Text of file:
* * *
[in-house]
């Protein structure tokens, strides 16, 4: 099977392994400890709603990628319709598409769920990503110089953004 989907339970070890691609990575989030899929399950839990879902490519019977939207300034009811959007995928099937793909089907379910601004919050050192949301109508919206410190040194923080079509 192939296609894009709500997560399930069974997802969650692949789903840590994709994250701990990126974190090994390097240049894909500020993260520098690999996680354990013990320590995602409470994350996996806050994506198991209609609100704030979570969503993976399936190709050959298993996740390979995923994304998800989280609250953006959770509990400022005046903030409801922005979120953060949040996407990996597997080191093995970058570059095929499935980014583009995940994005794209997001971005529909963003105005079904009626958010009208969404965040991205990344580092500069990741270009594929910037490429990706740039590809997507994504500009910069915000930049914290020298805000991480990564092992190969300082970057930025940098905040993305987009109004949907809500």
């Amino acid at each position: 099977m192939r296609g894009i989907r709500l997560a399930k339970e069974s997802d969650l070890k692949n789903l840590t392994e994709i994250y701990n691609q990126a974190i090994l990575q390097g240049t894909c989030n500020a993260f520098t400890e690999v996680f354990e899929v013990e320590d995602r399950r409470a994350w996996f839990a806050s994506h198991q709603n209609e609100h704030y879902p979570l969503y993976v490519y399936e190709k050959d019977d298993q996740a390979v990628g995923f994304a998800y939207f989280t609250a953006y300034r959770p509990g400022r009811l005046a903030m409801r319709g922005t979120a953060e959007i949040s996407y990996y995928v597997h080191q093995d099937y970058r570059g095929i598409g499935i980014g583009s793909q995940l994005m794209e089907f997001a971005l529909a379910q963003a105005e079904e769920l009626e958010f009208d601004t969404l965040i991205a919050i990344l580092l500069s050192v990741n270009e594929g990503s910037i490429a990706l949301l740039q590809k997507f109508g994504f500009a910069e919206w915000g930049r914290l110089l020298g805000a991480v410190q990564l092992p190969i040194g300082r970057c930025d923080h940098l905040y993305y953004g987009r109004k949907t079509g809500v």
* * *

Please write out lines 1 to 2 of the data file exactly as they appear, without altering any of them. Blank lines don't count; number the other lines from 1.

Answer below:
[in-house]
């Protein structure tokens, strides 16, 4: 099977392994400890709603990628319709598409769920990503110089953004 989907339970070890691609990575989030899929399950839990879902490519019977939207300034009811959007995928099937793909089907379910601004919050050192949301109508919206410190040194923080079509 192939296609894009709500997560399930069974997802969650692949789903840590994709994250701990990126974190090994390097240049894909500020993260520098690999996680354990013990320590995602409470994350996996806050994506198991209609609100704030979570969503993976399936190709050959298993996740390979995923994304998800989280609250953006959770509990400022005046903030409801922005979120953060949040996407990996597997080191093995970058570059095929499935980014583009995940994005794209997001971005529909963003105005079904009626958010009208969404965040991205990344580092500069990741270009594929910037490429990706740039590809997507994504500009910069915000930049914290020298805000991480990564092992190969300082970057930025940098905040993305987009109004949907809500």